4. How did you #SWAAYthenarrative? What was the reaction by those who told you you “couldn’t” do it?

First of all, everybody says you can’t do it. People always talk about why things are so hard or so difficult. But really, for me in my own life, it’s not why you can’t do it, it’s why you can do it. Something else that can really fuel your fire is being broke and not being able to support yourself. The hotter the fire, the stronger the steel. If somebody would have written me a check, or if I had married some rich guy that was like “oh go open a gallery,” well that’s fun and great, but not the same as making it for yourself. When this is your future, past, and present, there is a real sense of urgency to make sure that you are kind to yourself while working as hard as you possibly can. The same goes for mean girls who said I would never amount to anything. It’s funny when they say living well is the best revenge. Not that anything is really about revenge, but it is absolutely sweet when you start to have success and you are grateful and have a lot of self-love. It is incredible.

5. What’s your number one piece of advice to women discouraged by preconceived notions and society’s limitations?

Well first of all, you can’t think about preconceived notions and society’s limitations. You have to understand that if you are going to be an entrepreneur and be successful, you really have to be your own universe. You have to be your own entity. You have to absolutely believe in yourself. You have to believe in the endless possibilities of being successful, of knowing that you can do it. You have to be a racehorse with blinders on. You have got to mind your own business, keep your nose to the grindstone and hustle hard than you have ever imagined. And that’s really how you do it.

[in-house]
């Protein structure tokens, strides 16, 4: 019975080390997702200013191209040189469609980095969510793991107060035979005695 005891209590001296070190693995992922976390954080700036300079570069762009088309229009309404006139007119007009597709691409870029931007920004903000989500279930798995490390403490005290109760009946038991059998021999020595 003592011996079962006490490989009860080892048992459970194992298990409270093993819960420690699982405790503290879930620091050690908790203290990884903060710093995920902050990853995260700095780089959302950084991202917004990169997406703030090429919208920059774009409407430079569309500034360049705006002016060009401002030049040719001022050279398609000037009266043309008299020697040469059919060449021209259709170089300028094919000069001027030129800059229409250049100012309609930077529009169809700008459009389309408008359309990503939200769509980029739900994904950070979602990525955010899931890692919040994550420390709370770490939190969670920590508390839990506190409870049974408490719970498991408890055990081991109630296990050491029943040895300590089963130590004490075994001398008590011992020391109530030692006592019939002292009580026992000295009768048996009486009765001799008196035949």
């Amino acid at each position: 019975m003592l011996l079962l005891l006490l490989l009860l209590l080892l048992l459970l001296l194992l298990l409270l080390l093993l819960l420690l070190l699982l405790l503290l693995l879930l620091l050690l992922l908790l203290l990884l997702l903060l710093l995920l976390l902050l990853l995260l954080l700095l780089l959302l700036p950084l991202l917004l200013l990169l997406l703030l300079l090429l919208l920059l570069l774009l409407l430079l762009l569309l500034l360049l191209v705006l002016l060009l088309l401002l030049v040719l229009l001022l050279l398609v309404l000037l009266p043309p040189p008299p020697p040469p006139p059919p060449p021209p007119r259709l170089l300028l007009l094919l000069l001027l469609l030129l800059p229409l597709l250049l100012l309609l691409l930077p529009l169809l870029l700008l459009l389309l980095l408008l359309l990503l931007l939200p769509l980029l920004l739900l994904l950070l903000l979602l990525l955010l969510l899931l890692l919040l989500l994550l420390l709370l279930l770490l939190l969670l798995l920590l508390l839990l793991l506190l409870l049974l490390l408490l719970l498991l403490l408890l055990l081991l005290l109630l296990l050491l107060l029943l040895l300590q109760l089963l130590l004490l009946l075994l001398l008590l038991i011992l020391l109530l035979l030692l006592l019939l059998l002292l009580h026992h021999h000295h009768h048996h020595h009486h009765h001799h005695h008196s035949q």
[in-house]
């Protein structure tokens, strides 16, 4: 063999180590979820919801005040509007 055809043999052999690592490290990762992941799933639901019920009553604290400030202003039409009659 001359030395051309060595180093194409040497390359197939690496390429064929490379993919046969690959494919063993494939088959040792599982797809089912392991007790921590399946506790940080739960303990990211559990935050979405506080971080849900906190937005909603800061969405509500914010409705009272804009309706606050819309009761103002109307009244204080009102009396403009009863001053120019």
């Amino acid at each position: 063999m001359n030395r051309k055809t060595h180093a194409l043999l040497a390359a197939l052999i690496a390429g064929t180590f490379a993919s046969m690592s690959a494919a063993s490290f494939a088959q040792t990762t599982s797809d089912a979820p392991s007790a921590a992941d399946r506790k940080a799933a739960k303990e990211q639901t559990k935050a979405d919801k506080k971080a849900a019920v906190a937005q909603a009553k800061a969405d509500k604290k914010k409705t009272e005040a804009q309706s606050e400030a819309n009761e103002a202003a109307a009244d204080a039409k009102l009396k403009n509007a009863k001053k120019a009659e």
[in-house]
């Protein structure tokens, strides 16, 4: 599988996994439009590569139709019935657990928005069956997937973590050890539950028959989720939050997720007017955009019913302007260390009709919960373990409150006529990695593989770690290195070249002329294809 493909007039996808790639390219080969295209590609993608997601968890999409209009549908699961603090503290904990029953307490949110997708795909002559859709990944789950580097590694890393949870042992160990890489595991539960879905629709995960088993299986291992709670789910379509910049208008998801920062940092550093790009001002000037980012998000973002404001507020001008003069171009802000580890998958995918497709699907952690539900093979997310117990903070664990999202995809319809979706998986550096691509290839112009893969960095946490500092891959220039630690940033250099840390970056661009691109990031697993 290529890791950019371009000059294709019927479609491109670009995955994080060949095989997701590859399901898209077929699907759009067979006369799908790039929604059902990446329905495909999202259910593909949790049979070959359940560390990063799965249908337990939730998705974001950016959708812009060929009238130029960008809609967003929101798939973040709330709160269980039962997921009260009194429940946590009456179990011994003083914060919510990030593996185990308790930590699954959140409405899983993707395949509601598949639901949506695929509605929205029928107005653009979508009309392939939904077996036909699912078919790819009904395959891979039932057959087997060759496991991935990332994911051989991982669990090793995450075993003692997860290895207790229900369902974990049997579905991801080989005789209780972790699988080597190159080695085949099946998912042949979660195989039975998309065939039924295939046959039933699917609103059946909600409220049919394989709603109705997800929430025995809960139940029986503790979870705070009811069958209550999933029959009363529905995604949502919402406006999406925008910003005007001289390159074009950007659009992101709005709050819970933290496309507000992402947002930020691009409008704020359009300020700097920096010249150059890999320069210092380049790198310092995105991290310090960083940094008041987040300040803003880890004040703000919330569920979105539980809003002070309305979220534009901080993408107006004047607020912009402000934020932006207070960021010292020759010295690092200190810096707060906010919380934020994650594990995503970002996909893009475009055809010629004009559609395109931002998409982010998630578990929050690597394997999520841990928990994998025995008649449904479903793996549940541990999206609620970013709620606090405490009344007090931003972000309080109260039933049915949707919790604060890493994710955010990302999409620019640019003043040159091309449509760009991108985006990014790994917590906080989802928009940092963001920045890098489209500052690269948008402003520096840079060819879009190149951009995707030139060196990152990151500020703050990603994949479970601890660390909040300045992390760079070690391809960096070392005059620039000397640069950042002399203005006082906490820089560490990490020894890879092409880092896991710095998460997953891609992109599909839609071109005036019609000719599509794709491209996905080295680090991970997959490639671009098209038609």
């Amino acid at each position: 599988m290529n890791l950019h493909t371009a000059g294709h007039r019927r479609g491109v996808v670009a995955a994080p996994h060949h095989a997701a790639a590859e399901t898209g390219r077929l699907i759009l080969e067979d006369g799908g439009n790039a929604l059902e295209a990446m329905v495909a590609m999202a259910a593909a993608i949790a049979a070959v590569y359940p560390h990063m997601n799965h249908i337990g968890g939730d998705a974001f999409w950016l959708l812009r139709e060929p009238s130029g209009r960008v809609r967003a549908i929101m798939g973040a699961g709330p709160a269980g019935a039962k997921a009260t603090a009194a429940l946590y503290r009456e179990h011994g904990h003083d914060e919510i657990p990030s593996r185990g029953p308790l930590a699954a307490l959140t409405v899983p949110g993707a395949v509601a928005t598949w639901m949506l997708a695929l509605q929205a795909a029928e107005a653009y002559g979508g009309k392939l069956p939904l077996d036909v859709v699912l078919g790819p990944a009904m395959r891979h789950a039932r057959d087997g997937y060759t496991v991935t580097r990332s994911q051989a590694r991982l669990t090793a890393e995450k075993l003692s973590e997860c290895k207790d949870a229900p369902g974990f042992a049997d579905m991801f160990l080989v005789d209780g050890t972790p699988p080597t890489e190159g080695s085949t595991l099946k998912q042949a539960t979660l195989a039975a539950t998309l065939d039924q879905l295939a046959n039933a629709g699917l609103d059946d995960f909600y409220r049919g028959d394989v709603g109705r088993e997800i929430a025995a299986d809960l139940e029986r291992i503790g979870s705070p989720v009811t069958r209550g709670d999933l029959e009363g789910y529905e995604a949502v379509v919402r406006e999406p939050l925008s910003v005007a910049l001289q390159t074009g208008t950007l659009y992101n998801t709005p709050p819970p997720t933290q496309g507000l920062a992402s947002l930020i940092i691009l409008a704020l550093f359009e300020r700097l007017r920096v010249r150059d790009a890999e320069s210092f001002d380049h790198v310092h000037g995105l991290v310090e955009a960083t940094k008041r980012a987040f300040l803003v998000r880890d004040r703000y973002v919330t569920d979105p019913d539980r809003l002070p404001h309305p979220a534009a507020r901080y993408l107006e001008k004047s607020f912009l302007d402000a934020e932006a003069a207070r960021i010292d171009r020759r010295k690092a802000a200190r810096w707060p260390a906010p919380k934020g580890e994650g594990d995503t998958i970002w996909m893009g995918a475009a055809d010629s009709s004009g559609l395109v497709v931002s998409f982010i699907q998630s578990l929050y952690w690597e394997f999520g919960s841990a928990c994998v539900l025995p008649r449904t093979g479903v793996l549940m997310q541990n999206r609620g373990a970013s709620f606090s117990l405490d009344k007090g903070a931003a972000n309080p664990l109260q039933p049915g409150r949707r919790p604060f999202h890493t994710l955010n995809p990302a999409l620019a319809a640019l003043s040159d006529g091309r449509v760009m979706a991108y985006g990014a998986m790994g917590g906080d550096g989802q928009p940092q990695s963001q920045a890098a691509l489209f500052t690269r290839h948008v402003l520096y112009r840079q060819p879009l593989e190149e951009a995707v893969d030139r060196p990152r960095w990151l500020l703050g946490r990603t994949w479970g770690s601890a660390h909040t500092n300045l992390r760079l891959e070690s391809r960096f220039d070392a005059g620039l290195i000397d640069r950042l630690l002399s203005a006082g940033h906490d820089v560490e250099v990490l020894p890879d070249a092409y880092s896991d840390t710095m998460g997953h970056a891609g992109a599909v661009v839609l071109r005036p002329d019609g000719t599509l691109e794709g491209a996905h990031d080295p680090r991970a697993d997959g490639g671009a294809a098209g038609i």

"You have to understand that if you are going to be an entrepreneur and be successful, you really have to be your own universe. You have to be your own entity."

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Fresh Voices

How I Went From Shy Immigrant to Co-Founder of OPI, the World's #1 Nail Brand

In many ways I am a shining example of the American Dream. I was born in Hungary during the Communist era, and my family fled to Israel before coming to the U.S. in pursuit of freedom and safety. When we arrived, I was just a young, shy girl who couldn't speak English. After my childhood in Hungary, New York City was a marvel; I couldn't believe that such a lively, rich place existed. Even a simple thing like going to the market and seeing all the bright, colorful produce and having so many choices was new to me. I'll never take that for granted. I think it's where my love affair with color truly began.


One thing I had was a strong work ethic. I worked hard in school, to learn English, and at jobs including my first job at Dairy Queen -- which I loved! Ice cream is easily my favorite food. From there, I moved into the garment district where my brother-in-law's family had a business. During this time, I was able to see how a business was run and began to hone in on my eye for aesthetics and willingness to work hard at any task I was given.

Eventually, my brother-in-law bought a dental supply company in Los Angeles and asked me to join him. LA, a place with 365-days of sunshine. How could I say no? The company started as Odontorium Products Inc. During the acrylic movement of the 1980s, we realized that nail technicians were buying our product, and that the same components used for dentures were used for artificial nails. We saw a potential opening in the market, and we seized it. OPI began dropping off the "rubber band special" at every salon on Ventura Blvd. in Los Angeles. A jar of powder, liquid and primer – rubber-banded together – became the OPI Traditional Acrylic System and was a huge hit, giving OPI its start in the professional nail industry. It was 1981 when OPI first opened its doors. I couldn't have predicted our success, but I knew that hard work and faith in myself would be key in transforming a new business into a company with global reach.